Region's cemeteries rich with history

By Patsy R. Brumfield/NEMS Daily Journal

This is the sixth in a summer series of interesting places to visit in Northeast Mississippi.

By Patsy R. Brumfield
Daily Journal
History dwells in Northeast Mississippi’s myriad of cemeteries.
From Civil War generals and Lincoln assassin John Wilkes Booth, allegedly, to the Falkner/Faulkner clan, stories are as numerous as the gravemarkers.
Opera and blues singers, politicians and athletic greats also abound in the region’s burial places.
But finding centralized information about prominent, or at least interesting, resting places takes a bit of time for the average tourist.
Places to start include Internet searches on Google.com or www.mississippihills.org and inquiries to local visitors’ bureaus or chambers of commerce by phone or online.
Famed black soprano Ruby Elzy – born Feb. 20, 1908, died June 26, 1943 – is buried in Pontotoc City Cemetery.
A star on Broadway and in films, she created the role of Serena at the Sept. 30, 1935, world premiere of George Gershwin’s “Porgy and Bess.” Reared in northern Mississippi under poor conditions, she learned spirituals at a young age and first sang in public at her church when she was 4.
Just outside Guntown, a private family cemetery holds a marker raising questions about whether President Abraham Lincoln’s assassin, John Wilkes Booth, may be buried there, as local lore suggests.
As tourists wind their way through the region’s prominent Civil War skirmish and battlefield sites, a must-visit is Corinth’s National Cemetery – with gravesites of 1,793 known and 3,895 unknown Civil War soldiers. Interments represent 273 regiments from 15 states.
Other prominent Civil War burials include multiple generals in Holly Springs’ Hill Crest Cemetery, Brig. Gen. Claudius W. Sears in Oxford, Gen. Nathan Bedford Forrest’s brother Jeffrey in the Old Aberdeen and Odd Fellows Rest Cemetery and Iuka’s Shady Grove Cemetery mass burial site of 263 Confederate soldiers killed in the Battle of Iuka.
Okolona lays claim to what it calls the region’s “largest Confederate Cemetery” near downtown just off Highway 45.
Native American burial sites and ceremonial mounds have been discovered throughout the region.
Nobel laureate William Faulkner’s family adds its colorful lives and deaths to the region’s lore, too.
The “Old Colonel,” William Clark Falkner, his great-grandfather, killed two men, then was shot and killed on the streets of Ripley. He is buried in Ripley Cemetery.
Oxford/St. Peter’s Cemetery is the final resting place for the Nobel Prize winner, his parents, siblings and his grandparents.
Numerous sports greats also are buried throughout the region, including Ole Miss’ famed Coach John H. Vaught and Poole brothers Buster and Ray, all in Oxford/St. Peter’s Cemetery, pro football player Ken H. Kirk and MLB infielder Andrew Jackson “Randy” Reese, both in Tupelo’s Glenwood Cemetery, and MLB pitcher Guy Bush – who gave up Babe Ruth’s final two homers – buried in Shannon Cemetery.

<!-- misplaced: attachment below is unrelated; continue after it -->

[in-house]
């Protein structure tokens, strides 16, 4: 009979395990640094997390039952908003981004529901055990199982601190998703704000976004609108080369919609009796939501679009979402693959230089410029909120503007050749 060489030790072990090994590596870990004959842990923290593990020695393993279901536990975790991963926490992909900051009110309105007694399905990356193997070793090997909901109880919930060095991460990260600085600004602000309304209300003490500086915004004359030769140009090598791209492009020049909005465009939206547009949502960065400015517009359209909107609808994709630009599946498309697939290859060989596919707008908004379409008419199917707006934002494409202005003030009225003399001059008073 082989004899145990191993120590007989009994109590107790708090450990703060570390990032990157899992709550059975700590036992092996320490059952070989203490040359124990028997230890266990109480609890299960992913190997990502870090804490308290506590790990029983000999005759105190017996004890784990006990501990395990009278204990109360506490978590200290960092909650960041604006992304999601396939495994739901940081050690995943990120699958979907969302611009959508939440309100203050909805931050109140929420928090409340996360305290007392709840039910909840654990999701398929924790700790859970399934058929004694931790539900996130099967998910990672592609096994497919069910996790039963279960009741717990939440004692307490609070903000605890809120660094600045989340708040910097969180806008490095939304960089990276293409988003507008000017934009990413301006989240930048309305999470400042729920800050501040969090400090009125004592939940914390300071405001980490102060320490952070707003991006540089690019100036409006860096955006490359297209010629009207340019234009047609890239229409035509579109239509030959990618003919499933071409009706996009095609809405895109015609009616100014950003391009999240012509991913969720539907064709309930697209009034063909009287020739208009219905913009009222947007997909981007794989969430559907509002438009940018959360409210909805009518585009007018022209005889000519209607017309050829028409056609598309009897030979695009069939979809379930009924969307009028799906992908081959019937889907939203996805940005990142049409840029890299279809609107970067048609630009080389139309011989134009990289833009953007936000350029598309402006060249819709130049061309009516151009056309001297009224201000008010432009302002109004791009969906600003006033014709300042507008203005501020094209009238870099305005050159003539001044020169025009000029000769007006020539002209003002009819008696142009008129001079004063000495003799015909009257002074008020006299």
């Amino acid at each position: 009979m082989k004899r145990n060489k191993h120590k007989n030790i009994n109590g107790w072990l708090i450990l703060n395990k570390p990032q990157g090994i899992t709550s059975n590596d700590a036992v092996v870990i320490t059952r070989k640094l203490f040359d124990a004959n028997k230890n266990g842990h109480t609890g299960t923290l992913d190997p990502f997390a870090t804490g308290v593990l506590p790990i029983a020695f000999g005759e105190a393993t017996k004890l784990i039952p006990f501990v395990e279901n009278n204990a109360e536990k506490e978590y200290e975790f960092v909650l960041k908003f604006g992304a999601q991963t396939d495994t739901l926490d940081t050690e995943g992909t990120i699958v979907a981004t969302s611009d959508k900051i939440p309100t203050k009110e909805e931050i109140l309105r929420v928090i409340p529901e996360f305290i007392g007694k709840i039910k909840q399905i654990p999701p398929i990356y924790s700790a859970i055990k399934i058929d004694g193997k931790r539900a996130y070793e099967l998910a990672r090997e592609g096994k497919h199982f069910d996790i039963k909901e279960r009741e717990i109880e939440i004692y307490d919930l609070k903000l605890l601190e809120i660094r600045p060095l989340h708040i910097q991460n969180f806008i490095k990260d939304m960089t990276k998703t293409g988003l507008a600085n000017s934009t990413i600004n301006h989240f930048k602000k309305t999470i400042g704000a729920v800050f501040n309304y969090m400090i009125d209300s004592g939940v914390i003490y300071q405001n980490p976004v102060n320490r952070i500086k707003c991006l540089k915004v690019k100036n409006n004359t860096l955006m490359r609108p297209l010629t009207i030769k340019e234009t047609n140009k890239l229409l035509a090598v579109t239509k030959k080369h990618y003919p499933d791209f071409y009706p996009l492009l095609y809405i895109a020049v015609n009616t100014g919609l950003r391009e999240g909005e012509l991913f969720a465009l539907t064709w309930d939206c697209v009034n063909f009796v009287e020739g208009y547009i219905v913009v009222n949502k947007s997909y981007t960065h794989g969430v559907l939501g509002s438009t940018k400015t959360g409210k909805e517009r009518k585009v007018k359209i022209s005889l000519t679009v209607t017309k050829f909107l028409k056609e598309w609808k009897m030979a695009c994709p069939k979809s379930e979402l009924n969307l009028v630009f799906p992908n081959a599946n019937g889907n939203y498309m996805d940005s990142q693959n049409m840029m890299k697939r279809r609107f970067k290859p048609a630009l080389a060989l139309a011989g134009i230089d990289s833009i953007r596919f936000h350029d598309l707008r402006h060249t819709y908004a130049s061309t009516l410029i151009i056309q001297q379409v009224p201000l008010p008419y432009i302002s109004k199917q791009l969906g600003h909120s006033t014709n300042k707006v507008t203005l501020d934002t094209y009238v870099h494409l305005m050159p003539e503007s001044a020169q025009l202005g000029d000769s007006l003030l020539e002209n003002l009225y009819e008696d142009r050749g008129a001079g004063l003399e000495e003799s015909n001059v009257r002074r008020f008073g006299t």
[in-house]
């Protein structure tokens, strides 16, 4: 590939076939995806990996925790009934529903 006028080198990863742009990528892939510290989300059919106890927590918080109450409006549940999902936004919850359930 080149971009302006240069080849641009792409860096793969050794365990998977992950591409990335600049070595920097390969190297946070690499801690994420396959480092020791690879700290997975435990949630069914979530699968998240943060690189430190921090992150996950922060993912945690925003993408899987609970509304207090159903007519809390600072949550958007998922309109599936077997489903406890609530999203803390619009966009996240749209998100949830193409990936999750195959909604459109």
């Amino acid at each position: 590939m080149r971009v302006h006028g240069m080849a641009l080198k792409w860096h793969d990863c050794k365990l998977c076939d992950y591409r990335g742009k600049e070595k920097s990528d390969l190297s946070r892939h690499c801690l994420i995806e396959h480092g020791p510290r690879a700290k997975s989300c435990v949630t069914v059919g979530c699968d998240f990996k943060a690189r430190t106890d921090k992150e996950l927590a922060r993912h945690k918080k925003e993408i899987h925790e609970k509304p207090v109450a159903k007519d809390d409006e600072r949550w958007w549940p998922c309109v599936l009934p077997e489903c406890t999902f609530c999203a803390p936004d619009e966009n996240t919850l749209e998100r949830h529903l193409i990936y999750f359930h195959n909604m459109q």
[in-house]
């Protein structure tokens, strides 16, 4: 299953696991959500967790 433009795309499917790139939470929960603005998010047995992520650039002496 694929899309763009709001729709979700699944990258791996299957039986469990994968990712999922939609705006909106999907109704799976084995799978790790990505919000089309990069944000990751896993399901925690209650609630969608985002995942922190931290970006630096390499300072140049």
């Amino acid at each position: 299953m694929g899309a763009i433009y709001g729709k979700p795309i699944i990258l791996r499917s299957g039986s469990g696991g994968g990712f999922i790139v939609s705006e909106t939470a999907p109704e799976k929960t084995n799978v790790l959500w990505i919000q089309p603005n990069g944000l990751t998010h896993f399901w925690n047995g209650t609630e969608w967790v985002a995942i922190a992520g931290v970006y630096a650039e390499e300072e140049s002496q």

patsy.brumfield@journalinc.com

Historically Marked Cemeteries
ABERDEEN – Odd Fellows Cemetery notable, Brig. Gen. John Gregg. Old Aberdeen Cemetery established in 1836.
CORINTH – Corinth Cemetery, earliest evidence of Corinth’s settlement
and oldest cemetery in city with first burial dated 1842 Corinth National Cemetery of Civil War, other military dead. Forrest Hill Cemetery predates the Civil War. The cemetery, still in use, is the resting place of many prominent black families of the Corinth area including the city’s only black mayor, E.S. Bishop.
CALHOUN COUNTY – Near Paris, Memorial Garden Cemetery for freed blacks and descendants, members of the Hawkins, Pearson,
Reese, Steen and Shipp families buried here.
HOLLY SPRINGS – Hill Crest Cemetery, burial site of 13 Confederate
generals including Maj. Gen. Edward Cary Walthall, Brig. Gen. Winfield
Scott Featherston, Brig. Gen. Samuel Benton, Brig. Gen. Daniel
and Chevilette Govan. It’s also the burial site of heroes and heroines
of the 1878 yellow fever epidemic and Hiram Revels, the first African-American elected to the U.S. Senate.
INDIAN BURIAL MOUNDS – Three markers two miles south of West
Point on Highway 45-Alternate. Natchez Trace also marks others.
OKOLONA – Confederate Cemetery, burial site after the Battle of Shiloh in 1862.
OXFORD/ST. PETER’S CEMETERY – Notables: L.Q.C. Lamar, statesman; A.B. Longstreet, author, educator; William Delay, veteran of
three wars; Sarah Isom, first southern university faculty woman; Nobel laureate William Faulkner and others.
STARKVILLE – Oddfellows Cemetery, one of the oldest black
cemeteries in Mississippi. Here are buried many who made significant
contributions to the growth of Mississippi and the advancement of the black race. Restoration began in 1975.
PONTOTOC COUNTY – South of Toccopola School, Betty Allen, as
Chickasaw wife of John L. Allen, won a famous lawsuit over title to a slave held under Indian law. As a result, in 1839 the state led the English speaking world in legislation protecting spousal property. Pontotoc Cemetery’s earliest known burial was in 1836, including soldiers of all wars since 1812, including 123 Confederate dead.
RIPLEY CEMETERY – William Clark Falkner moved to Ripley in 1842.
A lawyer, soldier and president of the Ripley Railroad Co., Falkner wrote several books, including The White Rose of Memphis. He is believed to have been the inspiration for his greatgrandson William Faulkner’s novel “Sartoris.”
TUPELO – Glenwood Cemetery includes grave of Pvt. John Allen, prominent lawyer and U.S. congressman, among others.